WLS Complications
 This list was compiled from patients reporting these complications as have been confirmed by the patients doctors,
as related to Weight Loss Surgery.

Dehydration, Chronic Vomiting and Nausea, Stroke, Heart Attack, Arrhythmia, Kidney stones, Kidney Failure, Liver Failure, Anemia, Deficiencies (B-12,potassium, iron, B-1, B-6, etc.), Non absorption of supplements (calcium, minerals, nutrients from food) or medications, Blurred Vision, Muscle and Bone Pain, Loss of Teeth, Bleeding Gums, Rotting Teeth requiring Root Canals or extraction, Hypoglycemia, Headaches, Black outs/Seizures, Lactose Intolerance, Injury to Spleen during surgery, Coma, Paralysis/Blindness after coma, Osteoporosis and/or Metabolic Bone Disease, Burst or leaky Pouch, Lupus, MS and/or other Auto-Immune Disease, Looped or twisted Intestines, Ruptured Esophagus from vomiting, distended esophagus (most patients have this - this can turn into a rupture or hernia), Misfired Stapler during surgery, Ulcers, Pneumonia/Lung Problems, Arthritis, Weakness and Fatigue from Malnutrition, Overall Pain, Food Blocking Stoma Causing Severe Pain, Stoma Needing Repeated stretching (by endoscopy), Neuropathy, Beri Beri, Put on Feeding Tubes/PICC Lines, Fibromyalgia and/or Chronic Fatigue syndrome (CFS), Fistulas, Atrophy of Muscles, Hair Loss, incisional Hernias (even with laparoscopic procedures - Carnie Wilson has had several hernias for example), Blood Clots, Leaks, Peritonitis, Heart Burn/Gerd/Acid Reflux, Bowel Obstructions, Gallstones and Gallbladder Removal, Severe Depression, Anxiety, Loss of Memory and/or "Brain fog", Poor Concentration, Irregular Blood Pressure, Rectal hernia, Opening Of Outer Incision-Needing Packing Until Healed From The Inside Out, Insomnia/Sleep Disorders, Unintentional Anorexia and/or Bulimia, Gas and/or malodorous feces, Silent Stroke, Vertigo, abnormalities in defecation, either going too often or not going often enough and/or fecal impaction and/or fecal incontinence or anal leakage.

Malnutrition of nutrients and micro nutrients (like zinc, selenium etc) is the cause of many of the foregoing problems. Some individuals end up becoming ill to the point of being unable to work,  because of the repercussions of WLS.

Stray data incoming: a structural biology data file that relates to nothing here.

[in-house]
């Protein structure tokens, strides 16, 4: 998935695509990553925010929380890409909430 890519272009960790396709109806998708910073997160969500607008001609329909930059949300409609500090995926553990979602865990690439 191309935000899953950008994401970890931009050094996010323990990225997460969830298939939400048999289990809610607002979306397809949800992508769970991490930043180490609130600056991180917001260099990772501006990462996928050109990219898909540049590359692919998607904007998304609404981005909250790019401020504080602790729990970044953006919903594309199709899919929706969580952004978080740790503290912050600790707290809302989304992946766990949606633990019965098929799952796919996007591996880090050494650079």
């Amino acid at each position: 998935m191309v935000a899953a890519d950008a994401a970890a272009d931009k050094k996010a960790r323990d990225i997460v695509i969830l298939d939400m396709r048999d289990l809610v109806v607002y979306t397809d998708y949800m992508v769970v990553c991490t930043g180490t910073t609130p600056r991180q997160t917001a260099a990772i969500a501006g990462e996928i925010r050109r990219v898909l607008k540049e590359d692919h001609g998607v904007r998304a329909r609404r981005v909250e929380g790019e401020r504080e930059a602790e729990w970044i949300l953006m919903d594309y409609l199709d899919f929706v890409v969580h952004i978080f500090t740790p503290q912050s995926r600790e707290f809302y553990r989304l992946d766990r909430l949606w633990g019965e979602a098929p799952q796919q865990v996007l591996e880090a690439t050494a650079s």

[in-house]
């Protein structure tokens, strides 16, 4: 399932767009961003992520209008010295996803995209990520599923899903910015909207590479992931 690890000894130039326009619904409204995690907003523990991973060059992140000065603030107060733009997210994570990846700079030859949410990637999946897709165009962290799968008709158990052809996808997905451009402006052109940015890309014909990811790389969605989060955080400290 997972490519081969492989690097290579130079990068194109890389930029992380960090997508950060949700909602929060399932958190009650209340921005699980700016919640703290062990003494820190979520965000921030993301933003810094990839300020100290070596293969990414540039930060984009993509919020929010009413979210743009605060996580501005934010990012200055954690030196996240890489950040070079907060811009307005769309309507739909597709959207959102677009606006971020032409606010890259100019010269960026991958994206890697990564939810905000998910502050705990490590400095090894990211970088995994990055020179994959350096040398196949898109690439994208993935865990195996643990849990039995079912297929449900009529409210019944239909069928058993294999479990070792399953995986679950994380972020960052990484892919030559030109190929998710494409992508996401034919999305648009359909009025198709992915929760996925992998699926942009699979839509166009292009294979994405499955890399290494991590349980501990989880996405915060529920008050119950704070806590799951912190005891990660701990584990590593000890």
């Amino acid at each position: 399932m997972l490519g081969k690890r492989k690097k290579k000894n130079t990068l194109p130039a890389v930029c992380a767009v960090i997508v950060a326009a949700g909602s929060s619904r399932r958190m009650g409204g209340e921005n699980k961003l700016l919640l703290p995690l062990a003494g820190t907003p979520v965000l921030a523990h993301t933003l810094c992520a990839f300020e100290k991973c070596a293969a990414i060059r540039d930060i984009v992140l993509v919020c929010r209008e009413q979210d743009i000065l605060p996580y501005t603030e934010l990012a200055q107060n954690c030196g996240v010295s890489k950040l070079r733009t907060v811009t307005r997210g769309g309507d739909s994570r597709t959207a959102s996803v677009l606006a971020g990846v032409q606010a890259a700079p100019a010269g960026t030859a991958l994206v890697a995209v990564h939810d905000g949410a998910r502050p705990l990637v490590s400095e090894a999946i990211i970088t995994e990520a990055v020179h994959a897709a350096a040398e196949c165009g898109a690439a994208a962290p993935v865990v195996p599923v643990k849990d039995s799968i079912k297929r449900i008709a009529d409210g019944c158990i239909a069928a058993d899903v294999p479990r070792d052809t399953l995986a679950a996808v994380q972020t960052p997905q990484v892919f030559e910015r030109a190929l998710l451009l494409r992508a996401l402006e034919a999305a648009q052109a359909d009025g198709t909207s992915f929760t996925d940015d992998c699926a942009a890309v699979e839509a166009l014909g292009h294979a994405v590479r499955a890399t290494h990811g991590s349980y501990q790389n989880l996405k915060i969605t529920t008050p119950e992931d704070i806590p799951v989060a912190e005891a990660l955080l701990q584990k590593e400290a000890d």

The most common longer term repercussion of the gastric bypass is a rebound weight gain of up to 50 percent of the weight lost in the first year and 30 percent of patients (according to the latest statistics of the ASBS) gain back most of the weight.  Although the patient often suffers extreme psychological devastation (when regaining after a surgery which they were told would "keep the weight off forever"), blaming themselves for the problem, the regain is likely the body trying to restore what it feels is a healthy weight and/or metabolic damage from the first year post op where the caloric intake is very low.

Besides physical complications there is financial hardship and families who are devastated when their loved ones have catastrophic repercussions. Insurance has a ceiling as for what it will pay for.  It often does NOT pay for supplements and vitamin B12 shots.  Also it often stops paying for after surgery complications requiring endoscopy or other.  Many people have lost their houses and life savings after having problems with this surgery.

This does not happen to everyone.  Some people live long lives after gastric bypass, their systems somehow reconfiguring to adapt to the many changes to the anatomy of the digestive tract, but many of those who stay healthy or somewhat healthy are those who have regained a significant amount of weight. 

A percentage of gastric bypass patients have problems keeping a normal weight (become very underweight).

Because of the fact that quick weight loss more often than not, causes very loose skin around the abdomen, on the legs, on the arms, patients must decide whether to deal with the loose skin and the accompanying inconvenience, rashes etc, and cosmetic issues, or have several plastic surgeries.


This information while educational, is not meant to replace the advice
of a health care provider.